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Musings

Takiní My Breath Away

It was the kind of day that people who live in south-western Virginia call a "dog-day". Hot and humid, with no air moving at all. My parents decided to go to Abingdon, about fifteen miles down the road. Gramma needed some things at the Piggly-Wiggly - things they didnít sell at Maidenís General Store in Meadowview.

Mother called me and opened the back door of the six-year-old 1941 Chevrolet. I climbed inside, and I was surprised to see my grandfather sitting in the passengerís seat, where my mother usually rode. Mother, carrying two-year-old Jo Ann on her hip, walked behind the car to get into the back seat behind Daddy.

Papa Joe rarely rode in automobiles - but there he was, in Motherís seat! She crushed her Pall Mall into the ashtray, and exhaled toward the car roof. "Weíre giving Papa Joe a ride to Meadowview. Gramma says itís too hot for him to walk today."

Everyday except Sunday, my grandfather walked the mile and a half to Meadowview. It was a meeting place for the men after they finished their farming chores. They sat on wooden benches in front of Sue Maidenís Drug Store, talked, and smoked hand-rolled cigarettes.

My father lit a Camel, started the car, and eased it backwards down the steep, deeply rutted driveway, into the road. There was a nine-foot-tall rose hedge across the road from Papa Joe and Grammaís house. The sweet smell of the pink, and white florabunda roses filled the car. Mother grinned as she pointed the roses out to me and little Jo Ann. "My sister and I planted those rose bushes when we were in high school. Look how big they are now! Theyíre so thick and tangled that Prince Charming would have trouble cutting his way through them to reach Sleeping Beauty." I looked at the rose hedge, and thought about all the thorns.

The car started to pull away from Grammaís house. "Stop!" Papa Joe called out. "Roll up these windows. The wind will take my breath away." We protested, saying it was much too hot, but Papa Joe demanded that the windows be rolled up. "The wind will take my breath away!"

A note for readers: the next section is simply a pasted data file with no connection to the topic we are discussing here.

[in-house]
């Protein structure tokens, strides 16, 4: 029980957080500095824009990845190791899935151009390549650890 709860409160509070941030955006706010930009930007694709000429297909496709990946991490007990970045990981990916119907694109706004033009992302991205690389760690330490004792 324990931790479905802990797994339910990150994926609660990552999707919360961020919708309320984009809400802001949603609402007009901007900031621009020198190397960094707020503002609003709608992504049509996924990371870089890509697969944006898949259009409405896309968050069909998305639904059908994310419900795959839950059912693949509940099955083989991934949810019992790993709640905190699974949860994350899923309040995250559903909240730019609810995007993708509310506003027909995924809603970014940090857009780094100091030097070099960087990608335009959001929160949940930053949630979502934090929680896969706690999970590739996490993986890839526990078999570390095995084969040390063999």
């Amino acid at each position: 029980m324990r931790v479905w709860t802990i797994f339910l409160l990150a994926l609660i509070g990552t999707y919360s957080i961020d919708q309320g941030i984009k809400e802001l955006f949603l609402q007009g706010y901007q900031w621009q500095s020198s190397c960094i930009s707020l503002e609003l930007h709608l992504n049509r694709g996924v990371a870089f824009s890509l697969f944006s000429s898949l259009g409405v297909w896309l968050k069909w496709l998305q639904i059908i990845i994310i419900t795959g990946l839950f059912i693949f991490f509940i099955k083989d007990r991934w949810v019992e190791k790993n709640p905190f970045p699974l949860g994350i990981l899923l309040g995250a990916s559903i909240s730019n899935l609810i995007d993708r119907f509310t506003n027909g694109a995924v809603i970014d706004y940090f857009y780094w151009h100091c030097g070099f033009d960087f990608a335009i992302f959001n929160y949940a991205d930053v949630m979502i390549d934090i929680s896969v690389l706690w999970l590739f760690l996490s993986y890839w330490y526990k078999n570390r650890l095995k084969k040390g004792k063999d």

A compromise was made, and the windows were rolled three-quarters of the way up. Daddy got out of the car to roll up the windows next to me and Papa Joe. It was a dog-day when we started, but now, with the windows rolled up, it felt like a two-dog-day. It was double hot!

Daddy started down the road to Meadowview again. "Youíre going too fast!" Papa Joe barked. "Itís takiní my breath away." The car crawled to Meadowview. Whenever Papa Joe thought we were going too fast, he became agitated. He coughed. He rocked side-to-side. "Slow down! Itís takiní my breath away!"

Daddy seemed worried that Papa Joe might open the door while the car was moving. "Joe. Relax. Itíll be all right. Weíll be there soon." Papa Joe shook his head and huffed. "This dag-gone automobile is goiní too fast! Itís takiní my breath away!"

The fabric on the backseat was stiff and prickly. I whined to Mother. "Iím hot. I canít breathe." She pursed her lips and raised her eyebrows; I understood that to mean Be quiet and stop complaining. The car edged its way to Meadowview. I stood up in the back, and silently studied the criss-crossed lines on the tanned skin of the back of Papa Joeís neck. His white wavy hair, damp from the heat, hung in sharp points, and the starched white collar looked too big.

When we reached Meadowview, Daddy opened the back door for Mother. She walked Ďround the car with Jo Ann on her hip and opened the car door for her father. Papa Joe thanked us for the ride, straightened his shirt, and adjusted his gray suspenders. None of the turmoil of the ride was visible on his face. Papa Joe stood tall and straight. Then, his arms swinging, he walked to the worn wooden bench to wait for the other men to arrive.

Mother and Jo Ann joined Daddy in the front seat. As we drove out of Meadowview, Daddy and Mother rolled down the front windows. Wind filled the car. The seats lost their heated prickles and felt soft again. We sped along the road - going up to thirty-five miles an hour - on the way to go shopping at the Piggly-Wiggly in Abingdon.

There were other car trips with Papa Joe, but this one stands out in my memory. Maybe it was the heat and his fierce agitation.


Six years later,in 1953, my father acquired a Model T car. He spent months taking it apart and putting it back together in the driveway of our home in Houston, Texas. Daddy explained how, back in the old days, driving was different. He talked about the crank in the front of the car and showed me how it had to be turned for the carís motor to start. He pointed out three pedals on the floor of the car, but said that they werenít like the ones in our car. He showed me the accelerator on the gear shift instead of on the floor of the car.